A Year of Beer 2009 #3 - Carlsberg Carnegie Stark Porter
Another part of our (hopefully) year-long video project, A Year of Beer. looking at the idea of beer and seasonality - how different styles of beer are more appropriate to different seasons, weathers, festivals and so on. There will also be a bit of beer and food matching thrown in because, hell, we love to eat as much as we love to drink.
This week: Carlsberg Carnegie Stark Porter
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Carlsberg Carnegie Stark Porter
Porter is one of those beer styles that everyone thinks they know, but then when it comes to it, is something of an enigma. I judged the porter category at the National Winter Ales Festival a couple of weeks ago, and frankly, picking the best two was easy (Elland 1872 and Fuller's London). There was a beer that was a very tasty dark ale, with loads of fruity aroma hops, but was it a porter? Hell no.
If you want the straight dope on porter (and may other things besides), you could do worse than to look in on a couple of blogs: Ron Pattinson's and Martyn Cornell's. Between them, there's not a lot that they don't know about beer history (and many other things besides). Martyn's book "Amber, Gold and Black" is the most ruthlessly researched book on beer styles in existence, and it's only a fiver (in any currency, given the state of Sterling at the moment)Should you wish to rely on a precis by me, here it is:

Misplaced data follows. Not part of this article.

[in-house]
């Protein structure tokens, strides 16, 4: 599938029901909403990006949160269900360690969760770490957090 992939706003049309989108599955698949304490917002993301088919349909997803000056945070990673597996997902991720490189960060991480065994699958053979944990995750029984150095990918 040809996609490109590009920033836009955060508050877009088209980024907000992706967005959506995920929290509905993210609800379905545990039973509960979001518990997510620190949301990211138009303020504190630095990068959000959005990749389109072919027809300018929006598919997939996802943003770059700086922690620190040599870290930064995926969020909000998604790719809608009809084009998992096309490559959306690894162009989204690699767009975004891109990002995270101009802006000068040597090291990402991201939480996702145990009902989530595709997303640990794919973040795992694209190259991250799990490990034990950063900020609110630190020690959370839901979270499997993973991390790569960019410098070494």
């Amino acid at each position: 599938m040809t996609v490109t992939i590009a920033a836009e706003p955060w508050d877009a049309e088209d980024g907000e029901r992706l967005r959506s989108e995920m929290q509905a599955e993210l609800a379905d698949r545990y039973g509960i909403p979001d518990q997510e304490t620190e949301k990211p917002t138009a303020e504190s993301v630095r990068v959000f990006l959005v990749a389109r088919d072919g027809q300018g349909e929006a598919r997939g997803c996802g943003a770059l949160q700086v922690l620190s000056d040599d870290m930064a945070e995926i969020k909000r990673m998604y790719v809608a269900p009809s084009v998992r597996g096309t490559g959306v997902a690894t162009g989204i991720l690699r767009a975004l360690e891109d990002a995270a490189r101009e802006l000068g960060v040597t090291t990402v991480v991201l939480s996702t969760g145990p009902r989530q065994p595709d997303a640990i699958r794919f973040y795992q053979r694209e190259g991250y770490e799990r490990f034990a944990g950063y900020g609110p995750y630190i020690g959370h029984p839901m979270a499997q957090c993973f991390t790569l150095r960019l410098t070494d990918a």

Porter is a style of ale that was born in London. It was brown, fairly well hopped, cloudy, smoky and, due to longer storage in barrel or oak tun, probably slightly infected with some sort of barrel flora; brettanomyces, acetobacter, whatever; it all added complexity. It wasn't a blend of three beers, and it isn't a type of stout. It was favoured by the sort of people who carry stuff around for a living. In short, it was a dark, smoky and proabably slightly sour beer, the sort of thing that men drink to seperate themselves from the boys.
Carnegie Porter is quite different. It emerges from the lager brewing tradition, and so has a smooth grainy backbone, augmented by a lots of roasted grain aroma and flavour. The texture is spectacular, and the low carbonation helps to give a silky quality to it. There are chunky fruits appearing from somewhere (perhaps a slightly warmer fermentation?), and a hint of chocolate-coated liqueur cherries about the finish - a good thing, in my book. It's full-flavoured and persistent without being verly strong or intense. The sheer drinkability of such a flavoursome dark beer is quite stunning. Really worth seeking out.
The oysters and sausages combination is a lift from Rick Stein's restaurant menu (see blogs passim). They are described there as "Oysters Charentaise", although I can't find a single other reference to this anywhere. Whatever, it's a killer combination, the hot, spicy goodness of the sausage setting off the cool, briny tang of the oyster. I thought that it would be excellent with a porter. And you know what? I was right.